Who or what influenced your writing once you began?
As I shared earlier, I read Something Borrowed, absolutely loved it, and fell in love with the Chicklit genre. Emily Giffin not only entertained me but she inspired me to start writing. I first read her novels around the same time that I started building my perfectly me self-esteem programs. As I thought about how to share the message with more women, I had on my heart to write a Chicklit novel that was funny and engaging but also dealt with this important issue with which so many women struggle. I love Emily Giffin’s style and it definitely influenced my writing. I remember staying up all night to find out what was going to happen between Dex and Rachel. I wanted people to feel the same way reading Crumbs Aren’t Enough. One of the best compliments I’ve received was when one of my readers said that my style was similar to Emily’s. I was over the moon because I had hoped to draw readers in to my characters the same way that I was drawn in to Rachel and Darcy’s worlds in Something Borrowed and Something Blue. Emily Giffin also inspired me because she’s a former lawyer, who figured out how to turn her passion into a full-time career, which is my aspiration.
What do you consider the most challenging about writing a novel, or about writing in general?
The most challenging part for me is basically not being able to write full time. My typical day usually includes about 9-10 hours at work. I am an executive at a K-12 education company and it’s a pretty demanding job. I have to work hard to fit in time for writing. I spoke to another writer recently and she told me how she writes during her lunch break. I felt so jealous because I am usually on conference calls or in meetings during lunch so I don’t get that daytime writing. When I get home, I have dinner and get to work on my passion, writing. I wish I could write all day. Charlie has more to tell and I want to make sure I get it out quickly.
Do you intend to make writing a career?
Yes, I plan on making writing a full-time career. I don’t know when that will happen but it’s my goal. Until then, I will keep plugging away late at night and early in the morning.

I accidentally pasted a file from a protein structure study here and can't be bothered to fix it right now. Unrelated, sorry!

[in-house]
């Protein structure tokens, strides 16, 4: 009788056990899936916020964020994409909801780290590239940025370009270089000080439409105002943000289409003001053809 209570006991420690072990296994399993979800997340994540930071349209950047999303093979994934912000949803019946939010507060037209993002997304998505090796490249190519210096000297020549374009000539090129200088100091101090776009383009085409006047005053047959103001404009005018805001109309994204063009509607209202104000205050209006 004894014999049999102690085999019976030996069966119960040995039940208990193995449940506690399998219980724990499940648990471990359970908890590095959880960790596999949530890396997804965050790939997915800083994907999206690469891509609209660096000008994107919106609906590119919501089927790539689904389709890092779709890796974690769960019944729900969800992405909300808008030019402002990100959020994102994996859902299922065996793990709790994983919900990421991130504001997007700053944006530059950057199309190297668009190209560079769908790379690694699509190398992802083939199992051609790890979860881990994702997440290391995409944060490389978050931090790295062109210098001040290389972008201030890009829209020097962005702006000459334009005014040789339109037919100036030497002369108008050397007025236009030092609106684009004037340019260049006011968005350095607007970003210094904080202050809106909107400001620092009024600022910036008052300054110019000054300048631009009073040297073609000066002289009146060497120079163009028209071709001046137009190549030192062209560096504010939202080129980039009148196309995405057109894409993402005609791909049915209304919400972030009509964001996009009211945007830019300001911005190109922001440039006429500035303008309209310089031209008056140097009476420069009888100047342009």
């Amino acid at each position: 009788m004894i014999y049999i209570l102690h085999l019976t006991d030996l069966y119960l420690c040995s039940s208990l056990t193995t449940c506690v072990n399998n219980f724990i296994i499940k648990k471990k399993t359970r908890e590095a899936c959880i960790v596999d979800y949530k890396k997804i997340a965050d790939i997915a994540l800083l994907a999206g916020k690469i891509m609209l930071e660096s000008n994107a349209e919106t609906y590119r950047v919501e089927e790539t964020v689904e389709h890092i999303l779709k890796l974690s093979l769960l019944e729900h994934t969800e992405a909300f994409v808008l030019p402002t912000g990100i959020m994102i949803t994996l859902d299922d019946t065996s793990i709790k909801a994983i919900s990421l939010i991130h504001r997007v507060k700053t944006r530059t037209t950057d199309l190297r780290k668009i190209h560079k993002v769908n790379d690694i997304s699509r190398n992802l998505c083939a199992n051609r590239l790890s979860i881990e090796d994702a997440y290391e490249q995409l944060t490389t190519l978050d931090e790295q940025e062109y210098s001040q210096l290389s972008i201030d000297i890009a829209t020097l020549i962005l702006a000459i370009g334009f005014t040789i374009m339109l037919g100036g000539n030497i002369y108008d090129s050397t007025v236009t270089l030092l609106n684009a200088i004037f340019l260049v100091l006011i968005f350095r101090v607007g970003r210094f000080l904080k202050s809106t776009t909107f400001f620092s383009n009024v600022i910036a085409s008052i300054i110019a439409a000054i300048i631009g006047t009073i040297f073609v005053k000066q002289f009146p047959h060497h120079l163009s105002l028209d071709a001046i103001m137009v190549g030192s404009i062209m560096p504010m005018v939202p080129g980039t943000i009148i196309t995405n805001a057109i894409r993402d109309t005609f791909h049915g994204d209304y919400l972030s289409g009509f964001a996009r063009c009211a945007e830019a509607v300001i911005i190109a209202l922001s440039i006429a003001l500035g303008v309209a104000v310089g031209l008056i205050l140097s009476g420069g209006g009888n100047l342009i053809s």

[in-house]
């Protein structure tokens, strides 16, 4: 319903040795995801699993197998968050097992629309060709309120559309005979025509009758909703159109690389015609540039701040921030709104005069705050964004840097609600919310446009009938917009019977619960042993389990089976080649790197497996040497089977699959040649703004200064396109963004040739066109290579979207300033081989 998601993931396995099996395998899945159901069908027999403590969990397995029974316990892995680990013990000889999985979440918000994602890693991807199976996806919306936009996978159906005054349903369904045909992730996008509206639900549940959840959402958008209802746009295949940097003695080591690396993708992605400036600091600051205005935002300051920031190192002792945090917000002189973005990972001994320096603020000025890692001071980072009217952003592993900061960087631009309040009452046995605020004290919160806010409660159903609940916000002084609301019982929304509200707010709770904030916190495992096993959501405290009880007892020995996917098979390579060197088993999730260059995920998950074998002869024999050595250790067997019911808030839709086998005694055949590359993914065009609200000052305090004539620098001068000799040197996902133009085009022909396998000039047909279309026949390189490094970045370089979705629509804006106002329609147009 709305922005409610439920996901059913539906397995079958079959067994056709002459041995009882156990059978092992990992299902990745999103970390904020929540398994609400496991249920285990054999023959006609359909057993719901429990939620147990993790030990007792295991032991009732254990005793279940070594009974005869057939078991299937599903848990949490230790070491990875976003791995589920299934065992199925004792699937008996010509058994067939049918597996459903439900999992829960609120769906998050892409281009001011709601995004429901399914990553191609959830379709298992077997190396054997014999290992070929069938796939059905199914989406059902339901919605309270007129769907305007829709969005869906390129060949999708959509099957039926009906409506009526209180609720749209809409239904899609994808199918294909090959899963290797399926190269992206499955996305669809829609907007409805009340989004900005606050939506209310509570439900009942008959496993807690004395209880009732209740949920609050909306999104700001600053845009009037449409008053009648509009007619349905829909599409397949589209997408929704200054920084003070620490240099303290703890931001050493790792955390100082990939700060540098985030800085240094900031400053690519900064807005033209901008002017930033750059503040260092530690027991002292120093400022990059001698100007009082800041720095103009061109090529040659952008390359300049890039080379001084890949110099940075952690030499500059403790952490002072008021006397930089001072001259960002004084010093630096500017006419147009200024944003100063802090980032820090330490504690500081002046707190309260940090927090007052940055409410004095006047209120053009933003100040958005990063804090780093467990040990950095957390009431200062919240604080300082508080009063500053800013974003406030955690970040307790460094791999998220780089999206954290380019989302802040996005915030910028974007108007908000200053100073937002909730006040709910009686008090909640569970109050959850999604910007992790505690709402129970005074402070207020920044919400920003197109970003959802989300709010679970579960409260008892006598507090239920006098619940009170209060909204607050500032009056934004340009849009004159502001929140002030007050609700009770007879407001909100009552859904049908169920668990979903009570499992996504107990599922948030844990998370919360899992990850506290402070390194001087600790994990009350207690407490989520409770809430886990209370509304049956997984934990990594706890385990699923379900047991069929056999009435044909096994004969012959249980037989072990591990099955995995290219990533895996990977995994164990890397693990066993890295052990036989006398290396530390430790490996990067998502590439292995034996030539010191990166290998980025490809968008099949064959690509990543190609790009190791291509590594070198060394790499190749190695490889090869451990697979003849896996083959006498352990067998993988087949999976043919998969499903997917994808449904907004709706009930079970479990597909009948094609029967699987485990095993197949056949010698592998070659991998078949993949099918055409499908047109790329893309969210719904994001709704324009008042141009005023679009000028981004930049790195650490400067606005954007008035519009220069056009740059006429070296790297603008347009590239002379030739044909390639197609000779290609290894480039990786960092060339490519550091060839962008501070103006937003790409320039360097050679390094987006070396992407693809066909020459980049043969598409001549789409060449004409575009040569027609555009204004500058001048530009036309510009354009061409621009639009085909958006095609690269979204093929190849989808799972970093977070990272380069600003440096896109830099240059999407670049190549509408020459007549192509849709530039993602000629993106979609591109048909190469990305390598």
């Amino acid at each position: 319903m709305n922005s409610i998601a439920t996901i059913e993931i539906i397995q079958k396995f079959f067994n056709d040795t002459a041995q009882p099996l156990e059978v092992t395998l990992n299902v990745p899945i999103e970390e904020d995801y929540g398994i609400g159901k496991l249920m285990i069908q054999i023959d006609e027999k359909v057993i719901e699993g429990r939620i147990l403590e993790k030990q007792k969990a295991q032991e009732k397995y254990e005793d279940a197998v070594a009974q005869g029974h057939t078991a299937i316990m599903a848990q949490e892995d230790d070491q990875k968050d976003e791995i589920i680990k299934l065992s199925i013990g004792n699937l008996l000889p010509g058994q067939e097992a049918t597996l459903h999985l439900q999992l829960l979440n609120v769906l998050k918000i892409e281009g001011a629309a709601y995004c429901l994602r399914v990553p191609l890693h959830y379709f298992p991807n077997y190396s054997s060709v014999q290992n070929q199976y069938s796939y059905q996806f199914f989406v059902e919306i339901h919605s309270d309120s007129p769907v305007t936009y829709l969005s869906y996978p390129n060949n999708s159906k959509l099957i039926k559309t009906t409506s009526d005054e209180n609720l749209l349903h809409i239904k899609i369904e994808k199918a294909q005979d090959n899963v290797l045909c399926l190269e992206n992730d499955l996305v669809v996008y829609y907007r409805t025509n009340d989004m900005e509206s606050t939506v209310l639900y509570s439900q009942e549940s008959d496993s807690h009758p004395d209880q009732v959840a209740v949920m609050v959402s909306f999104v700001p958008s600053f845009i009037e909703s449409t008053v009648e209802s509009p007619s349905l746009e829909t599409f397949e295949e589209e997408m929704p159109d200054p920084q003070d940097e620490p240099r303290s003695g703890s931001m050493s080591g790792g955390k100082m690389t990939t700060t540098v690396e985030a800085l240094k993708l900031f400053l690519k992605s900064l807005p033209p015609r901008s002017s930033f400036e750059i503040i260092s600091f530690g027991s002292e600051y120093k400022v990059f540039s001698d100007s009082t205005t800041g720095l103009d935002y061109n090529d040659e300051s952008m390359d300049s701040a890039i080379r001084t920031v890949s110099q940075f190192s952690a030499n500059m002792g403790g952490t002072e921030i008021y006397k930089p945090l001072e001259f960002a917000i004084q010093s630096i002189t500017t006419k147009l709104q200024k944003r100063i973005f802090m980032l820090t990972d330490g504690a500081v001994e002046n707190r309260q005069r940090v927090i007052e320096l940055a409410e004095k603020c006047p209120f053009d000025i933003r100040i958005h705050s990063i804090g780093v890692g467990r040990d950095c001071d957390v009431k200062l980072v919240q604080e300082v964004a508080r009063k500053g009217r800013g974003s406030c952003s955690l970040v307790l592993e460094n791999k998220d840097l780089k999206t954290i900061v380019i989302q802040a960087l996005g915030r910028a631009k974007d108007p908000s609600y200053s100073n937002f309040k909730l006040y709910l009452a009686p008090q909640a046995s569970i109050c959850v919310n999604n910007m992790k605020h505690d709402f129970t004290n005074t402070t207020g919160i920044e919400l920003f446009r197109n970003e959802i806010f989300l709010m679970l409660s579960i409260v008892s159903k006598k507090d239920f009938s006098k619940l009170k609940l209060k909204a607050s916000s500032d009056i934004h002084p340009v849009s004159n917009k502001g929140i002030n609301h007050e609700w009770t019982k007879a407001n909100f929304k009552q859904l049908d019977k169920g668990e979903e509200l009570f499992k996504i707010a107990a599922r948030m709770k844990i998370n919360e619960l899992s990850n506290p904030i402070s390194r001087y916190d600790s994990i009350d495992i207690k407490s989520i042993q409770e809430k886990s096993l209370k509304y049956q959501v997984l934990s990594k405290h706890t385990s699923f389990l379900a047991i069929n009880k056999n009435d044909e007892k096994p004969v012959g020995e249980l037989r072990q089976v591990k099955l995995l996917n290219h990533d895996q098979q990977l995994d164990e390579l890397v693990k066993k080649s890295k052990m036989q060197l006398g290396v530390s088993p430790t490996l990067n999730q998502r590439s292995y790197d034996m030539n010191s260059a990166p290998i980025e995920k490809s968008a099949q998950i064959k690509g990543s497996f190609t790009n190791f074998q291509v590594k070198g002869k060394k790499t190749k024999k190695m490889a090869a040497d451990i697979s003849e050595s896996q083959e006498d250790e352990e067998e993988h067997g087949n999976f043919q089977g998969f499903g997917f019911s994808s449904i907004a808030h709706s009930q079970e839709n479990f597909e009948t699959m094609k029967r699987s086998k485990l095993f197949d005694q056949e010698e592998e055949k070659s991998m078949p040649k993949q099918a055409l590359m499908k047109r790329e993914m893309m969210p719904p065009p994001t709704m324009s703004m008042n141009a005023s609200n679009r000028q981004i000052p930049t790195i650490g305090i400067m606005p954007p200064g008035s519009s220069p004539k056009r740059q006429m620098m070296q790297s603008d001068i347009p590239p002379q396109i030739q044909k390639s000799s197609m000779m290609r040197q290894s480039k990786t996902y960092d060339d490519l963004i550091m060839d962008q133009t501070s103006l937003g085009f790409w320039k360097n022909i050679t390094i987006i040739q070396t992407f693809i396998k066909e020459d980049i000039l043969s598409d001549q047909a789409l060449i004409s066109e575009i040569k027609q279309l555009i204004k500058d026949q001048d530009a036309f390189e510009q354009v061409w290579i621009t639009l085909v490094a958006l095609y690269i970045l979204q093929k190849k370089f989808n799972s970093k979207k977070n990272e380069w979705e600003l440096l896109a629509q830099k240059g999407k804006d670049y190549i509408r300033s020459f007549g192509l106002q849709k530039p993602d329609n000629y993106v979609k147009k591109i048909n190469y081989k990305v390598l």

What is your favorite quality about yourself?
My favorite quality is that I am determined – I am always determined to finish anything I start. This novel is a perfect example. Once I started, I had to finish it no matter what. I’ve been like this since I was very young. The word quit is not in my vocabulary.
What is your least favorite quality about yourself?
My least favorite quality is how hard I am on myself. I don’t ever give myself a break – if I don’t do it right the first time or if I don’t do things “perfectly” I tend to come down hard on myself. I am working toward recognizing and appreciating my own humanity and understanding that everything I do is not going to be perfect and it’s ok if I fail or make a mistake.
What is your favorite quote, by whom, and why?
My favorite quote is, “When I let go of what I am, I become what I might be” by Lao Tzu. I love this quote because I believe that letting go of all of the ideas we hold about who we should be and who we were in the past allows us to enjoy our lives and ultimately become who we are supposed to be. Letting go of that past opens up space for all the possibilities of the future. I know this probably sounds cliché but it’s like a caterpillar that has to let go of being a caterpillar in order to become a butterfly. This quote challenges me to let go of my past-self daily to open up possibilities for my future.